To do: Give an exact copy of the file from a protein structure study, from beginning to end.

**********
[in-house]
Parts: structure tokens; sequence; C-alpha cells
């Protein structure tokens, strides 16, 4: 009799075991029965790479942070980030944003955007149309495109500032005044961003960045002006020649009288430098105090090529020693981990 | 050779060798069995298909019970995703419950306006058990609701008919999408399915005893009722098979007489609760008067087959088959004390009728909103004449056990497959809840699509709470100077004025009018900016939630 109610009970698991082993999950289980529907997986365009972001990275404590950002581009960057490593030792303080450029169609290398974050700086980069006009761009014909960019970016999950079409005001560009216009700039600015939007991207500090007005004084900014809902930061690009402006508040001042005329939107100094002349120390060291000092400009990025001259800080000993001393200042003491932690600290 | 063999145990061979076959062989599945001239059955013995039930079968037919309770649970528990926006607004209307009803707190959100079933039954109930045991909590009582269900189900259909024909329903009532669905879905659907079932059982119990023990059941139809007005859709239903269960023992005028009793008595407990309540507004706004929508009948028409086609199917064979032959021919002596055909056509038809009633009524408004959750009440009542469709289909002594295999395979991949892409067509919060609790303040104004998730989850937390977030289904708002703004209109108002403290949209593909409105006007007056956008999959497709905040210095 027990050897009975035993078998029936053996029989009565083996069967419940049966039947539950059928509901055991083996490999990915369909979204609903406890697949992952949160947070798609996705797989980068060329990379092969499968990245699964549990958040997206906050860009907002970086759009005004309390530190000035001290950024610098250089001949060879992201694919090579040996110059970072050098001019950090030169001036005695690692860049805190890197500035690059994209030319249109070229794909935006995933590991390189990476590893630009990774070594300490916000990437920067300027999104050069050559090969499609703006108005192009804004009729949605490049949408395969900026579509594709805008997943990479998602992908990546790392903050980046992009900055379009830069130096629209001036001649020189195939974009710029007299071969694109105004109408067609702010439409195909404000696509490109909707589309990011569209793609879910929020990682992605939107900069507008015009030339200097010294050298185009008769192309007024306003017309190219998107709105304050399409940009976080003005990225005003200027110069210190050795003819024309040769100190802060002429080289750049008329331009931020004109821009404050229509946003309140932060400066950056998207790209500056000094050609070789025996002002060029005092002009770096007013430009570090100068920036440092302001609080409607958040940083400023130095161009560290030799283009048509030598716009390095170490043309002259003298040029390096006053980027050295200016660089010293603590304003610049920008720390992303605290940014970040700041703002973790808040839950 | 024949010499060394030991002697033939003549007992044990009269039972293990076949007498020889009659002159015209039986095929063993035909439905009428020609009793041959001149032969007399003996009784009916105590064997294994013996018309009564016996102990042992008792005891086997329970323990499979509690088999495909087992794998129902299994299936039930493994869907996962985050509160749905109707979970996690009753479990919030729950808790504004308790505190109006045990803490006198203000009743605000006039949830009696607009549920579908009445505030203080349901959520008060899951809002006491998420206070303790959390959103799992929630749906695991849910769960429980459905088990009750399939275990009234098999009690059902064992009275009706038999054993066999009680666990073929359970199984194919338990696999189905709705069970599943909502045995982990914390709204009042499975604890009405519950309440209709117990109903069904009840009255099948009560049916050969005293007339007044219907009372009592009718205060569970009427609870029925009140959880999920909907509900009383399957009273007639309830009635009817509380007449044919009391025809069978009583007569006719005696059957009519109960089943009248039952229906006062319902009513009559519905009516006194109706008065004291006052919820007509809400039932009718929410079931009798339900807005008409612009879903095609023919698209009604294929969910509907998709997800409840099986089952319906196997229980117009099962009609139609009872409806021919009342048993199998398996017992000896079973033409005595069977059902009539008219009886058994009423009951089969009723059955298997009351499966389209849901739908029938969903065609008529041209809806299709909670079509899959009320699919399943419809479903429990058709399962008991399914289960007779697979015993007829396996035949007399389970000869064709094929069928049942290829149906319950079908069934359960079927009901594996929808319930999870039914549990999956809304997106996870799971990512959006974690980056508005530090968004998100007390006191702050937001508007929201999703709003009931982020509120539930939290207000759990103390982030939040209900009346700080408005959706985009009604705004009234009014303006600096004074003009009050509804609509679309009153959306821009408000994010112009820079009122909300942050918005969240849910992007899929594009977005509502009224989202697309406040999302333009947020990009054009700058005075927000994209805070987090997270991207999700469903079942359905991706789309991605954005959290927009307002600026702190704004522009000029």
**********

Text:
[in-house]
Parts: structure tokens; sequence; C-alpha cells
């Protein structure tokens, strides 16, 4: 009799075991029965790479942070980030944003955007149309495109500032005044961003960045002006020649009288430098105090090529020693981990 | 050779060798069995298909019970995703419950306006058990609701008919999408399915005893009722098979007489609760008067087959088959004390009728909103004449056990497959809840699509709470100077004025009018900016939630 109610009970698991082993999950289980529907997986365009972001990275404590950002581009960057490593030792303080450029169609290398974050700086980069006009761009014909960019970016999950079409005001560009216009700039600015939007991207500090007005004084900014809902930061690009402006508040001042005329939107100094002349120390060291000092400009990025001259800080000993001393200042003491932690600290 | 063999145990061979076959062989599945001239059955013995039930079968037919309770649970528990926006607004209307009803707190959100079933039954109930045991909590009582269900189900259909024909329903009532669905879905659907079932059982119990023990059941139809007005859709239903269960023992005028009793008595407990309540507004706004929508009948028409086609199917064979032959021919002596055909056509038809009633009524408004959750009440009542469709289909002594295999395979991949892409067509919060609790303040104004998730989850937390977030289904708002703004209109108002403290949209593909409105006007007056956008999959497709905040210095 027990050897009975035993078998029936053996029989009565083996069967419940049966039947539950059928509901055991083996490999990915369909979204609903406890697949992952949160947070798609996705797989980068060329990379092969499968990245699964549990958040997206906050860009907002970086759009005004309390530190000035001290950024610098250089001949060879992201694919090579040996110059970072050098001019950090030169001036005695690692860049805190890197500035690059994209030319249109070229794909935006995933590991390189990476590893630009990774070594300490916000990437920067300027999104050069050559090969499609703006108005192009804004009729949605490049949408395969900026579509594709805008997943990479998602992908990546790392903050980046992009900055379009830069130096629209001036001649020189195939974009710029007299071969694109105004109408067609702010439409195909404000696509490109909707589309990011569209793609879910929020990682992605939107900069507008015009030339200097010294050298185009008769192309007024306003017309190219998107709105304050399409940009976080003005990225005003200027110069210190050795003819024309040769100190802060002429080289750049008329331009931020004109821009404050229509946003309140932060400066950056998207790209500056000094050609070789025996002002060029005092002009770096007013430009570090100068920036440092302001609080409607958040940083400023130095161009560290030799283009048509030598716009390095170490043309002259003298040029390096006053980027050295200016660089010293603590304003610049920008720390992303605290940014970040700041703002973790808040839950 | 024949010499060394030991002697033939003549007992044990009269039972293990076949007498020889009659002159015209039986095929063993035909439905009428020609009793041959001149032969007399003996009784009916105590064997294994013996018309009564016996102990042992008792005891086997329970323990499979509690088999495909087992794998129902299994299936039930493994869907996962985050509160749905109707979970996690009753479990919030729950808790504004308790505190109006045990803490006198203000009743605000006039949830009696607009549920579908009445505030203080349901959520008060899951809002006491998420206070303790959390959103799992929630749906695991849910769960429980459905088990009750399939275990009234098999009690059902064992009275009706038999054993066999009680666990073929359970199984194919338990696999189905709705069970599943909502045995982990914390709204009042499975604890009405519950309440209709117990109903069904009840009255099948009560049916050969005293007339007044219907009372009592009718205060569970009427609870029925009140959880999920909907509900009383399957009273007639309830009635009817509380007449044919009391025809069978009583007569006719005696059957009519109960089943009248039952229906006062319902009513009559519905009516006194109706008065004291006052919820007509809400039932009718929410079931009798339900807005008409612009879903095609023919698209009604294929969910509907998709997800409840099986089952319906196997229980117009099962009609139609009872409806021919009342048993199998398996017992000896079973033409005595069977059902009539008219009886058994009423009951089969009723059955298997009351499966389209849901739908029938969903065609008529041209809806299709909670079509899959009320699919399943419809479903429990058709399962008991399914289960007779697979015993007829396996035949007399389970000869064709094929069928049942290829149906319950079908069934359960079927009901594996929808319930999870039914549990999956809304997106996870799971990512959006974690980056508005530090968004998100007390006191702050937001508007929201999703709003009931982020509120539930939290207000759990103390982030939040209900009346700080408005959706985009009604705004009234009014303006600096004074003009009050509804609509679309009153959306821009408000994010112009820079009122909300942050918005969240849910992007899929594009977005509502009224989202697309406040999302333009947020990009054009700058005075927000994209805070987090997270991207999700469903079942359905991706789309991605954005959290927009307002600026702190704004522009000029």